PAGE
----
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What Is the Proximal Convoluted Tubule?

A diagram of a kidney.
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  • Written By: Melissa Sandoval
  • Edited By: Angela B.
  • Last Modified Date: 12 November 2014
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The proximal convoluted tubule (PCT) is a small tubular structure within the nephron of the kidney. The PCT connects Bowman's capsule with the proximal straight tubule, and it is essential for the reabsorption of water and solutes from filtrate within the nephron. The lining of the PCT contains many protein channels, which use both active and passive transport to move substances such as glucose and electrolytes across the tubule's lining and into the interstitial fluid for reabsorption. The epithelium of the PCT also prevents waste products from being reabsorbed into the bloodstream.

The kidney contains about 4 million functional units called nephrons, which filter the blood. Each nephron consists of the renal corpuscle, the proximal convoluted tubule, the loop of Henle and the distal convoluted tubule. As blood flows through the capillaries in the renal corpuscle, about 20 percent of the plasma water is secreted into Bowman's capsule. This plasma water, known as glomerular filtrate, passes into the PCT. Protein channels within the lining of the PCT reabsorb some of the water and solutes from the glomerular filtrate.

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The proximal convoluted tubules are lined with epithelial cells. These cells are connected to each other with tight junctions that prevent waste products and other potentially harmful substances from passing between the cells and reaching the bloodstream. Most of the substances that undergo tubular reabsorption are polar molecules, so protein channels are necessary for transporting them across the cell membrane. Each substance that undergoes tubular reabsorption has protein channels uniquely suited for it.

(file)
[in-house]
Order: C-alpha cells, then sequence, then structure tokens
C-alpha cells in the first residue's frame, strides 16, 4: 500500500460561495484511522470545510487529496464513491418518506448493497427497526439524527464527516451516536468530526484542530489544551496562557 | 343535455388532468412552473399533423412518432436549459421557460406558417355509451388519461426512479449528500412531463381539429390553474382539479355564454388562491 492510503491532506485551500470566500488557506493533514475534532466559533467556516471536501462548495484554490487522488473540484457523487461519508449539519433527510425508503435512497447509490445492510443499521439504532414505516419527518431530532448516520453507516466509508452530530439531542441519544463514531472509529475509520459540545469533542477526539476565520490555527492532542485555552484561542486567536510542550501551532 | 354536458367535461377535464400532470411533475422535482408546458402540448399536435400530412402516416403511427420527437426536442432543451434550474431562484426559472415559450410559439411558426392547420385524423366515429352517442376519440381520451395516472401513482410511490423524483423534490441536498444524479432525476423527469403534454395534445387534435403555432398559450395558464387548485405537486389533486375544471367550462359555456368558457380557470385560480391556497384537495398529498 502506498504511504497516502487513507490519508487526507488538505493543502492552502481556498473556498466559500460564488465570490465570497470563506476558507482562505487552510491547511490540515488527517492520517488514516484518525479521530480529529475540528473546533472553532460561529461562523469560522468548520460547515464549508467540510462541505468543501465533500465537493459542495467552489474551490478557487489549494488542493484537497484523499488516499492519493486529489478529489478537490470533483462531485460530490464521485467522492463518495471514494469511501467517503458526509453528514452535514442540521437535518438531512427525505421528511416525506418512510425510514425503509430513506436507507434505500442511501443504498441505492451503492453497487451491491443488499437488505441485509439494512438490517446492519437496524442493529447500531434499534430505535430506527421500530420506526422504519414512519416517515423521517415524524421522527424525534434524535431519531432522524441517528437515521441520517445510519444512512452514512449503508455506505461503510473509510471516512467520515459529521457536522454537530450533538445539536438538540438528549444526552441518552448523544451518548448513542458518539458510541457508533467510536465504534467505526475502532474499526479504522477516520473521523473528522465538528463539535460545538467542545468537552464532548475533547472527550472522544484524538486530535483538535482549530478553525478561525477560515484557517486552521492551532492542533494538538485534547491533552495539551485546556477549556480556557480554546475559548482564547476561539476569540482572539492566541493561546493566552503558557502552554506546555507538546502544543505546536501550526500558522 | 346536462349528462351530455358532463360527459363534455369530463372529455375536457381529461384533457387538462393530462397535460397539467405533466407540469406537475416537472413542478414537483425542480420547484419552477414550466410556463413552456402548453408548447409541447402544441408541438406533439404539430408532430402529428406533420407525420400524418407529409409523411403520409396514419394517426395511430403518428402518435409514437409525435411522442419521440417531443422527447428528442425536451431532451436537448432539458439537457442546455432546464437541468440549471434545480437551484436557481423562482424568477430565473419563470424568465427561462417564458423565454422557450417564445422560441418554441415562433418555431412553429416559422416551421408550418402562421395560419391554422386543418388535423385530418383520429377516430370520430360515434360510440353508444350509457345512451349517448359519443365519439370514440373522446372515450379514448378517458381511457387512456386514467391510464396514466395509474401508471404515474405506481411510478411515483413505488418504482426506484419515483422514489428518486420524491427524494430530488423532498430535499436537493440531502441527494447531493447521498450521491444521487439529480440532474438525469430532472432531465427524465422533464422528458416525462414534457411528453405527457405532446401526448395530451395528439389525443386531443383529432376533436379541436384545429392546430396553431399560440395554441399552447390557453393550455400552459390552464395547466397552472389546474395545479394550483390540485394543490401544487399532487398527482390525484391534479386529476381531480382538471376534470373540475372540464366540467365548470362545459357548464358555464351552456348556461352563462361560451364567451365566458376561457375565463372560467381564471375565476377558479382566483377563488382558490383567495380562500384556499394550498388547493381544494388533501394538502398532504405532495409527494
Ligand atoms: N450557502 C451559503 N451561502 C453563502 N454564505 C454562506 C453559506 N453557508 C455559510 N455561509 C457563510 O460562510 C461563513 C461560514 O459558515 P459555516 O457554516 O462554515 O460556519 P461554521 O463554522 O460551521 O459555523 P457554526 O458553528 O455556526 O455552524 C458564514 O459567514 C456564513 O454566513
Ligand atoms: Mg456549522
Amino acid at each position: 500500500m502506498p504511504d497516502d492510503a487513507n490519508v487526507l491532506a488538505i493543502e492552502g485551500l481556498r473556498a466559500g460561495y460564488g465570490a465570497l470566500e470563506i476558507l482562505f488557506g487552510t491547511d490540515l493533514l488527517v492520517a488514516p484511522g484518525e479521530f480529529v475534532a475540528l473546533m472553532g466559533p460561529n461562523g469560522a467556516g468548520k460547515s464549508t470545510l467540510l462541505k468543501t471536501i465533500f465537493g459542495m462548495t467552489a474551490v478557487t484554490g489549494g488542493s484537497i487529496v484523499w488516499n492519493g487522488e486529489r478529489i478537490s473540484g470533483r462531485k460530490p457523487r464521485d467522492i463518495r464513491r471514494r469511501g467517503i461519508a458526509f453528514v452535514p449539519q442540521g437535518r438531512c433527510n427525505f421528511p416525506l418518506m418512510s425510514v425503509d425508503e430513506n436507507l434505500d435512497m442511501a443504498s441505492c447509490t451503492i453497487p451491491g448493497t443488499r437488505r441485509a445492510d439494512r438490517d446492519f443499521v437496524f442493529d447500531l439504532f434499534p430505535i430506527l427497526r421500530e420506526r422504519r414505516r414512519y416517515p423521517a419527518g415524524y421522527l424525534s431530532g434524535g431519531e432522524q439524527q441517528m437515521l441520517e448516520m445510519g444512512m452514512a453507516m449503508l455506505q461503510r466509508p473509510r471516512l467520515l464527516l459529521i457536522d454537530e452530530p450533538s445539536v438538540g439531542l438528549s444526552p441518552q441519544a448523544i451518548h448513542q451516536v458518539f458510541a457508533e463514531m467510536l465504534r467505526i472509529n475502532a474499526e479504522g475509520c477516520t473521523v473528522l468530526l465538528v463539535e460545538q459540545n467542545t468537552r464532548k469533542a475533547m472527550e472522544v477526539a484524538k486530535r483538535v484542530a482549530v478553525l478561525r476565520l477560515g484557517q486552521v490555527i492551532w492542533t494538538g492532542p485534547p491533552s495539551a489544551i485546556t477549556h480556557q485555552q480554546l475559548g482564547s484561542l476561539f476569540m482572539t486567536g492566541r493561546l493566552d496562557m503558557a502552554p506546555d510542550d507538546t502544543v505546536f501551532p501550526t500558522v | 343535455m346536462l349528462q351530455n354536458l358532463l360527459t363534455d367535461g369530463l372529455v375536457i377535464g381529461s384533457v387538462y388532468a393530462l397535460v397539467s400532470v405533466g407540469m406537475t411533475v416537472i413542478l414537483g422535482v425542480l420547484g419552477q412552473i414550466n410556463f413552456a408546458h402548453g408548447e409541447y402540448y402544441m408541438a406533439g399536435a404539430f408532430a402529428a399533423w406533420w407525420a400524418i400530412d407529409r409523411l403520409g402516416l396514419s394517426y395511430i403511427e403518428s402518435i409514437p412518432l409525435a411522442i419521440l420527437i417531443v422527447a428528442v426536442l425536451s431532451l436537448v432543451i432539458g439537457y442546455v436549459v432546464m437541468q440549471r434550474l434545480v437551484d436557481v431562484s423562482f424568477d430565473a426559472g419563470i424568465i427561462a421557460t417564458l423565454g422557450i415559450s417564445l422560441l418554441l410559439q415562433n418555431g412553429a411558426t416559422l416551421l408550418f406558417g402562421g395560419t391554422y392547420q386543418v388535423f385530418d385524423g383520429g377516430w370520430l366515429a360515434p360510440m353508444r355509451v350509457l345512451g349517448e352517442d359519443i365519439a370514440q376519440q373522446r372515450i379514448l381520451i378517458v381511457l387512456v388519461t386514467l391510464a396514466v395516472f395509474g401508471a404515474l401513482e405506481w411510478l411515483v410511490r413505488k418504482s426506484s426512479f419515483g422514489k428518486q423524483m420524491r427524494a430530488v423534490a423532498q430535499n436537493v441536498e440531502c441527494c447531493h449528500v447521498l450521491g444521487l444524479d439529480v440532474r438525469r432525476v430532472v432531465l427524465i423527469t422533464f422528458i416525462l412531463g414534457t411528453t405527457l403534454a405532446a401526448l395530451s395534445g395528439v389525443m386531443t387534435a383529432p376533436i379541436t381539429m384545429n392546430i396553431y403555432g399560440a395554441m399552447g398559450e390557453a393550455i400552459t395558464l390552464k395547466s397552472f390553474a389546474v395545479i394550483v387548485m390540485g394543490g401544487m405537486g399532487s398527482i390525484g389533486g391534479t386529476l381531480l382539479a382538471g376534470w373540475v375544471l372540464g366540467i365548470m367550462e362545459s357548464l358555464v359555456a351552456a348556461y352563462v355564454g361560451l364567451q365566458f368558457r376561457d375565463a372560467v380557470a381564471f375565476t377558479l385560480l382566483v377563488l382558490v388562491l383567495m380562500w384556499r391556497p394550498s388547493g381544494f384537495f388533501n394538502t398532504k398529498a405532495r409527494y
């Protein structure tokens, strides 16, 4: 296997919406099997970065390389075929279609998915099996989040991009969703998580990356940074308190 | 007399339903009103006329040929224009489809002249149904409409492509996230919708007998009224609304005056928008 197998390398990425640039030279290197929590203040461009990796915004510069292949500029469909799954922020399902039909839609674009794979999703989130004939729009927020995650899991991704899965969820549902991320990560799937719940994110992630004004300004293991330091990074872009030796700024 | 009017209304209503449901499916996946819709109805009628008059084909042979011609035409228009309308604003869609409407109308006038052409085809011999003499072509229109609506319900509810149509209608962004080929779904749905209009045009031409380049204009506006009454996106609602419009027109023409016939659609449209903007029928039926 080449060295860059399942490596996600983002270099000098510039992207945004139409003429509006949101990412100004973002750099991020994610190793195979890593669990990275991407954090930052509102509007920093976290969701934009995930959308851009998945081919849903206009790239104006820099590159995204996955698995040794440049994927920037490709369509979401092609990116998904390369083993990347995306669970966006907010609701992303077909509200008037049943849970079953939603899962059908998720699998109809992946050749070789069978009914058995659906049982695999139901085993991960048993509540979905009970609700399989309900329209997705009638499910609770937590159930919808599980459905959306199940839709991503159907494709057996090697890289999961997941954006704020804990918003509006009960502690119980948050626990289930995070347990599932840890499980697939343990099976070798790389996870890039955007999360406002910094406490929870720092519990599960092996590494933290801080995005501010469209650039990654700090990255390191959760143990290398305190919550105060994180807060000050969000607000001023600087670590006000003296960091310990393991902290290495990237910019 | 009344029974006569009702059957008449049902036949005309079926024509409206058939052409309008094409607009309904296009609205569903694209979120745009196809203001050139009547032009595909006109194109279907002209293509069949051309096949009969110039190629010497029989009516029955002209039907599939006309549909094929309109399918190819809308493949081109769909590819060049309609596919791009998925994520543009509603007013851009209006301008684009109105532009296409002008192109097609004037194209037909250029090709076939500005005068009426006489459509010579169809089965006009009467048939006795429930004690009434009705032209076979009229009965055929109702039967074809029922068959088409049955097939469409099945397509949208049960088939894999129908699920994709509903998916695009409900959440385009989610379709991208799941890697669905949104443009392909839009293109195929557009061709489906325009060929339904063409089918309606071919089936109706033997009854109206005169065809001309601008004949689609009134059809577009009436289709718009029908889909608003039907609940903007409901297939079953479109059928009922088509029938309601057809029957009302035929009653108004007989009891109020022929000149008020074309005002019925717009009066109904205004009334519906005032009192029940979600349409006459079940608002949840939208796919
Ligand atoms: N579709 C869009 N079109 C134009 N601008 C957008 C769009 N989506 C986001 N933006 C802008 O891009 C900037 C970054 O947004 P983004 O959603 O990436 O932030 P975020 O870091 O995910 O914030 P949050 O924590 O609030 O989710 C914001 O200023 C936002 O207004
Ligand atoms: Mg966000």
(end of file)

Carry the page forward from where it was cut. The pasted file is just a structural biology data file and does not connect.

Numerous tiny folds called microvilli in the PCT lining increase the surface area, which maximizes the space available for protein channels. Protein channels use adenosine triphosphate (ATP) to actively transport solutes that are traveling against their concentration gradients, and passively transports those moving along the gradient. Sodium, chloride, glucose, potassium and bicarbonate are some of the solutes transported from the glomerular filtrate, across the membrane of the tubule lining, and into the interstitial fluid. About 70 percent of sodium and water reabsorption and 100 percent of glucose and amino acid reabsorption take place in the proximal convoluted tubule.

The increase in the concentration of solutes in the interstitial fluid causes it to become more highly concentrated than the glomerular filtrate. The resulting osmotic pressure causes water to passively flow across the membrane and into the interstitial fluid. The water and solutes then pass into the peritubular capillaries and back into the bloodstream. Glomerular filtrate that has not been reabsorbed passes from the proximal convoluted tubule into the proximal straight tubule and into the loop of Henle and the distal convoluted tubule. The proximal convoluted tubule reabsorbs substances the body needs, prevents waste from re-entering the bloodstream and assists downstream nephron structures by passing along fluid with the composition and concentration they need to function properly.

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AnswerMan
Post 1

What I'm getting out of this is that the proximal convoluted tubule helps separate the useful fluids from the waste water that will eventually become urine. It sounds like the "small intestine" of the kidney, if that analogy would be accurate.

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